When it comes to looks, the Tampa Bay Derby (G2) and Wood Memorial winner has held flesh well.

 

The B Team


Code of Honor (B)

The Fountain of Youth (G2) winner took to a muddy track over the weekend when he went five furlongs in 1:01 with jockey John Velazquez in town. He stopped the clock at :12 flat for his final furlong in a workmanlike effort.

This looked more like a maintenance drill than serious tightening of the screws.

There’s nothing bad to say. But you also can’t proclaim he’s moving forward significantly based on seeing it.



Game Winner (B+)

This work felt like more of a tightener. Game Winner was sent through five-furlong sin 1:01.80 and easily bested his workmate, while also putting in a strong gallop out.

After a runner-up effort in the Santa Anita Derby, Game Winner looked ready for some action, but he continues to be a less-than-stellar morning worker. 

I have no doubt Baffert will have him ready for the big day, and I still believe he is one of the best in his crop. But you can’t argue he has improved significantly from his last race just from seeing this.



Maximum Security (B-)

There’s more than a final time to consider for the Jason Servis trainee, who was credited with three furlongs in a leisurely 42 seconds after last week’s half mile in 54.85 seconds at the Palm Meadows Training Center.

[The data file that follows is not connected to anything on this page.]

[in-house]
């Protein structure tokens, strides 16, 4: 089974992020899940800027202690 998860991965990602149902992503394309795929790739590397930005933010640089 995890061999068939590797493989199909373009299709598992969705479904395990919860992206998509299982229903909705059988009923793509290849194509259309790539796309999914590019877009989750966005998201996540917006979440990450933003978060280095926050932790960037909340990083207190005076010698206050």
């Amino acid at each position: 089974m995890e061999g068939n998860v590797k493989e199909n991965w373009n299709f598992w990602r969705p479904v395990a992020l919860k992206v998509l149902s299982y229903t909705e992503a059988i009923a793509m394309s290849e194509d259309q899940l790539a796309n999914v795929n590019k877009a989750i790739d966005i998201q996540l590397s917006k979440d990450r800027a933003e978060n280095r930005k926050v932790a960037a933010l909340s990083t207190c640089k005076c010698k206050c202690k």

Servis, as he told Horse Racing Nation, is putting two-minute miles into the Florida Derby (G1) winner, concentrating on stamina over speed. He wants his colt to run big on race day, not in the morning.

Despite a slow conventional work, what I do see is a happy horse, relaxed yet on the bit, moving well, and willing to relax. Considering he will be confronted with more speed than he’s seen in his entire career, that could come in handy.


The rest


Long Range Toddy (D)

Only one Derby contender with a work video drew my attention in a negative way this week.

Long Range Toddy took a spin at Churchill Downs, going five furlongs on Monday in 1:02.60. It’s not about the speed, though. I only noted the time after looking at what appeared to be an uncomfortable colt.

Long Range Toddy does run with a naturally high head carriage, but he raised his head higher at points through the work, more so early on.

Considering his off-the-board finish in the Arkansas Derby, I was hoping to see something smoother on the rebound. Will look for improvement in his final work.


 

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Meet Laura Pugh

Laura Pugh got her first taste of Thoroughbred racing when she watched War Emblem take the Kentucky Derby and Preakness Stakes in 2002. At that point, she fell in love with the sport, reading every piece of news and information she could get her fingertips on.

Laura has a long history with horses in general, taking her first ride on her fifth birthday, with her first official riding lesson when she was eight years old. Both years she attended college, she joined her school’s equestrian team, first at Virginia Intermont College and then again at Delaware State University. Unfortunately, after back and shoulder injuries, she had to hang up her saddle. 

In 2010, Laura began writing for Horse Racing Nation and has also contributed to Lady and the Track, TwinSpires and USRacing. She currently works at a local newspaper as a community reporter.